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Archery champion aims for Olympics

Three-time national prize winner Gema Buitrón hopes to look for a bull's eye in London

There is something magical in the figure of an archer. So much so that one was chosen as a focal point of the spectacular inauguration of the 1992 Barcelona Olympics. From the earliest settlers who used a bow as a tool for hunting and survival to those who discovered its worth as a weapon of war. From William Tell to the Indian tribes of North America, and today's sophistication of the sport at the highest level.

It is in this arena that Gema Buitrón plies her trade. The 21-year-old from As Pontes, Galicia, was recently crowned Spanish champion for the third time and she has her eye fixed firmly on the 2012 Olympics.

Buitrón dreams of representing her country in London and of popularizing a sport that is difficult to master and to see live. Archery has begun to benefit from fresh imagination; competitions are held in diverse landscapes, from a Croatian cove to the Hungarian countryside or the canals of Copenhagen where arrows skim across the surface of the water.

Buitrón fell into archery at an early age and has become a reference point in the sport; she features in the publicity for an archery simulator released by a well-known console maker. "I started in the village because my father went to an archery course on Sunday mornings and I wanted to do the same. I was seven," Buitrón, who had to leave Galicia to fulfill her potential, recalls. "There was a vital handicap: a lack of competition and technical focus, a lack of training for instructors. There is interest in the sport and clubs are springing up, but there is a major block because the federation doesn't give priority to the Olympic discipline. There was a development plan in Galicia and I was lucky that at the national level they selected me. But it didn't get off the ground."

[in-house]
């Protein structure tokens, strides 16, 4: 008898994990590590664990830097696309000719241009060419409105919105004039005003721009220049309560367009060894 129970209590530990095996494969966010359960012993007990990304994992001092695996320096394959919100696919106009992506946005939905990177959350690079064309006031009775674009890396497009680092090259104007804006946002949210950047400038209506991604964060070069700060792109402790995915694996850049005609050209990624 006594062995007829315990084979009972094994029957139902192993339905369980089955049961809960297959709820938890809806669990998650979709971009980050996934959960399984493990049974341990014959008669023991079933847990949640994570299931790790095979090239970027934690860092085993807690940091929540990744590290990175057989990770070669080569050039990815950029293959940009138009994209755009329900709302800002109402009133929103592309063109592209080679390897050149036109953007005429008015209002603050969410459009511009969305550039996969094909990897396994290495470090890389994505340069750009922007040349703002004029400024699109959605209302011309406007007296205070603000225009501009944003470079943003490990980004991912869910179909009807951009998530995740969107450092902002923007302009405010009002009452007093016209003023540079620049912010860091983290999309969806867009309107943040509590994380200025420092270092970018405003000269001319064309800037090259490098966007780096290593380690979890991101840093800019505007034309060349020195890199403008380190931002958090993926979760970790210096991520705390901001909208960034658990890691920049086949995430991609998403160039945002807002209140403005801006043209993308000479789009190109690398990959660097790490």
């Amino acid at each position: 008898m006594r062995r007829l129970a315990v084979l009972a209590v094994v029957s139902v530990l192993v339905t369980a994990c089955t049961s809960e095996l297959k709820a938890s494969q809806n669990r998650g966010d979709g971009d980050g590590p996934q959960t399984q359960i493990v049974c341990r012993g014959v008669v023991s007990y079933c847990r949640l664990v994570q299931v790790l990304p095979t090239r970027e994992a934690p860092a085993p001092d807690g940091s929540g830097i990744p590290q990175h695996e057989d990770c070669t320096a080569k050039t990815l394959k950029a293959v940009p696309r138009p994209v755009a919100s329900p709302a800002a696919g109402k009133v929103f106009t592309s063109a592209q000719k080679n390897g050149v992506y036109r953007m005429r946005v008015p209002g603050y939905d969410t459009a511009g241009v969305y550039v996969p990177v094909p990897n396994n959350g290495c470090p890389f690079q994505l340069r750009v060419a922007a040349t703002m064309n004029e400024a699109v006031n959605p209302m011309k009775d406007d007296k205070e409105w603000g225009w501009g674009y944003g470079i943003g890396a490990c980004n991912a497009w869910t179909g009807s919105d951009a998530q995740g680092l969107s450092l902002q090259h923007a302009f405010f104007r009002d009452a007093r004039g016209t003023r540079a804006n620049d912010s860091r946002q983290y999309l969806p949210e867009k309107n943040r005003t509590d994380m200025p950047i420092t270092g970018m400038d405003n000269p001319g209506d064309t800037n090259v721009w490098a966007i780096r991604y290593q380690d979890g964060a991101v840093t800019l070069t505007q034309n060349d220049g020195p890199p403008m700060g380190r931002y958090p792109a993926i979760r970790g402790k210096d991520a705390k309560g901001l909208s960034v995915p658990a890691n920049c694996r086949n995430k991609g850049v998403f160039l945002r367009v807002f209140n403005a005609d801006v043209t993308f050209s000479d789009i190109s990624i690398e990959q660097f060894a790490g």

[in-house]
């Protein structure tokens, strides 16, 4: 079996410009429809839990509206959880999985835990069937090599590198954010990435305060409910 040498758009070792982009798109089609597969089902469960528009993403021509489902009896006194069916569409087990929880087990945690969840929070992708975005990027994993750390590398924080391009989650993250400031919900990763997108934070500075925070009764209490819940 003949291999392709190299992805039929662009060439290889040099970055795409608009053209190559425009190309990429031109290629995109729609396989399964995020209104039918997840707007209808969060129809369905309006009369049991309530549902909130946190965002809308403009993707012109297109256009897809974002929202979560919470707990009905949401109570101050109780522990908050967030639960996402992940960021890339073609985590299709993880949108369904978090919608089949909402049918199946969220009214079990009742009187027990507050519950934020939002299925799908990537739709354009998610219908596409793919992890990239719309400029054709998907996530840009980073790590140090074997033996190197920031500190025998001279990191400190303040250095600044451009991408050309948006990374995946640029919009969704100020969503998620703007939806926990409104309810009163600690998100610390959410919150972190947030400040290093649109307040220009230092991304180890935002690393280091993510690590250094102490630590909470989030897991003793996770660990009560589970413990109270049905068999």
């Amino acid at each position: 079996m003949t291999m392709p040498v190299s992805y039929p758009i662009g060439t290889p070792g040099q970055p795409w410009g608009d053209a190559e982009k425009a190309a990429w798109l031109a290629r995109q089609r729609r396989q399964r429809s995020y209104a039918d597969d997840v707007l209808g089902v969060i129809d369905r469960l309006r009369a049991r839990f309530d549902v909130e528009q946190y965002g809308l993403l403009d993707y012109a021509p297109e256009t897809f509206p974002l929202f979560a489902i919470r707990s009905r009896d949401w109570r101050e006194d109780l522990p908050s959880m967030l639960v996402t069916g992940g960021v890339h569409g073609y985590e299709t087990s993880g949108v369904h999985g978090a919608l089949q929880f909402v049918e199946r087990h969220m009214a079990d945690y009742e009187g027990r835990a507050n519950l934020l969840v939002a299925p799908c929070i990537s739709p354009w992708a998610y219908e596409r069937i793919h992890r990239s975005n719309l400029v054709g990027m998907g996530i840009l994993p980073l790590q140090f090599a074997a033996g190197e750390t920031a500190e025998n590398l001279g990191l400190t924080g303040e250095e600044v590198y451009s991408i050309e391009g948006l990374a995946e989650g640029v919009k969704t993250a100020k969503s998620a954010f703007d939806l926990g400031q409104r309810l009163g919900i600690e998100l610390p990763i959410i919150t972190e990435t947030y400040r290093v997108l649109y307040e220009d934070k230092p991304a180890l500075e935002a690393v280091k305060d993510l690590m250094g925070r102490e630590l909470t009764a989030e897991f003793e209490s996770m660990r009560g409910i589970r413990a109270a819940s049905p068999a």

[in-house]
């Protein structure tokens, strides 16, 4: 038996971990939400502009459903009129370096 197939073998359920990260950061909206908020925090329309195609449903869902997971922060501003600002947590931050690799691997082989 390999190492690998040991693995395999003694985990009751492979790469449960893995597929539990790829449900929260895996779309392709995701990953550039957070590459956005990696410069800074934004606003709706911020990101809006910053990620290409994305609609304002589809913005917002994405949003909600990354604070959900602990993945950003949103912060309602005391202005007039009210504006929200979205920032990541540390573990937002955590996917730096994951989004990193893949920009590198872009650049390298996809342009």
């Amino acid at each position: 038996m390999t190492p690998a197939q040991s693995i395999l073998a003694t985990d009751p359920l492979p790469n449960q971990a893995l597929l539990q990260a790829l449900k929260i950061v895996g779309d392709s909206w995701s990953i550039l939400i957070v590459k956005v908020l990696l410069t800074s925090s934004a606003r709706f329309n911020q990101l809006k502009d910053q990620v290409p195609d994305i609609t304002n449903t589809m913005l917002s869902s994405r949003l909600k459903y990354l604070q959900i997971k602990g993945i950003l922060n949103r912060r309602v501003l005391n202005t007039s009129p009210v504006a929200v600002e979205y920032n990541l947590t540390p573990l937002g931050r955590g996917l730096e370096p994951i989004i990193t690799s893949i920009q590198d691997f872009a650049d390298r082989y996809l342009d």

The best archer in Galicia eventually moved to Madrid's Blume high-performance center to master her craft, a discipline that requires mental and physical strength and in which good technique is no guarantee of success. "The hardest thing in competition is to control your head, because you know you can shoot." The mind can be trained but the arm is less governable, she explains. Buitrón works with a psychologist. "It helps you to be in your own world," she says.

Competitions can last several hours and training sessions are marathons, but archers cannot stop for long. "You lose form very quickly. If you don't shoot for a week you pick up the bow and your arm shakes. Sometimes you train so much that you can forget you're there because you enjoy the sport."

Neither does the calendar offer respite. In June the world championships take place. Eight teams for the Olympics will be decided there, with 32 individual passports for the London Games, one per country. Buitrón has a good shot at both.